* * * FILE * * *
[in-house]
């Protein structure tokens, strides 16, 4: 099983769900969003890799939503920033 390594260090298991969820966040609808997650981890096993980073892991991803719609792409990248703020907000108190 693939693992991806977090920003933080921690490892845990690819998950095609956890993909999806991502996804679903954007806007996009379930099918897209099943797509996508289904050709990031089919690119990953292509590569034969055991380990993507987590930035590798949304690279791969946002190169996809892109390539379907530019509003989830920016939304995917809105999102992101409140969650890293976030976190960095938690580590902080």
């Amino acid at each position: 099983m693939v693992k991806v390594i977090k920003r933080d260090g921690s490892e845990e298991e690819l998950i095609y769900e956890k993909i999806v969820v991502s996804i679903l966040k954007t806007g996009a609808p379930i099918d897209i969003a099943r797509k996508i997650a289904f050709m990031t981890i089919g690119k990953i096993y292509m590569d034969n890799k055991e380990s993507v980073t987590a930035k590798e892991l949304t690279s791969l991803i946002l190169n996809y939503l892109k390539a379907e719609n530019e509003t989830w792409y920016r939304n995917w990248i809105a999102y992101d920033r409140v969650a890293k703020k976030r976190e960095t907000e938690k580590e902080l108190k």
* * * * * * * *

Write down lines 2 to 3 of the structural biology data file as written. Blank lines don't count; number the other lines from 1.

């Protein structure tokens, strides 16, 4: 099983769900969003890799939503920033 390594260090298991969820966040609808997650981890096993980073892991991803719609792409990248703020907000108190 693939693992991806977090920003933080921690490892845990690819998950095609956890993909999806991502996804679903954007806007996009379930099918897209099943797509996508289904050709990031089919690119990953292509590569034969055991380990993507987590930035590798949304690279791969946002190169996809892109390539379907530019509003989830920016939304995917809105999102992101409140969650890293976030976190960095938690580590902080």
């Amino acid at each position: 099983m693939v693992k991806v390594i977090k920003r933080d260090g921690s490892e845990e298991e690819l998950i095609y769900e956890k993909i999806v969820v991502s996804i679903l966040k954007t806007g996009a609808p379930i099918d897209i969003a099943r797509k996508i997650a289904f050709m990031t981890i089919g690119k990953i096993y292509m590569d034969n890799k055991e380990s993507v980073t987590a930035k590798e892991l949304t690279s791969l991803i946002l190169n996809y939503l892109k390539a379907e719609n530019e509003t989830w792409y920016r939304n995917w990248i809105a999102y992101d920033r409140v969650a890293k703020k976030r976190e960095t907000e938690k580590e902080l108190k």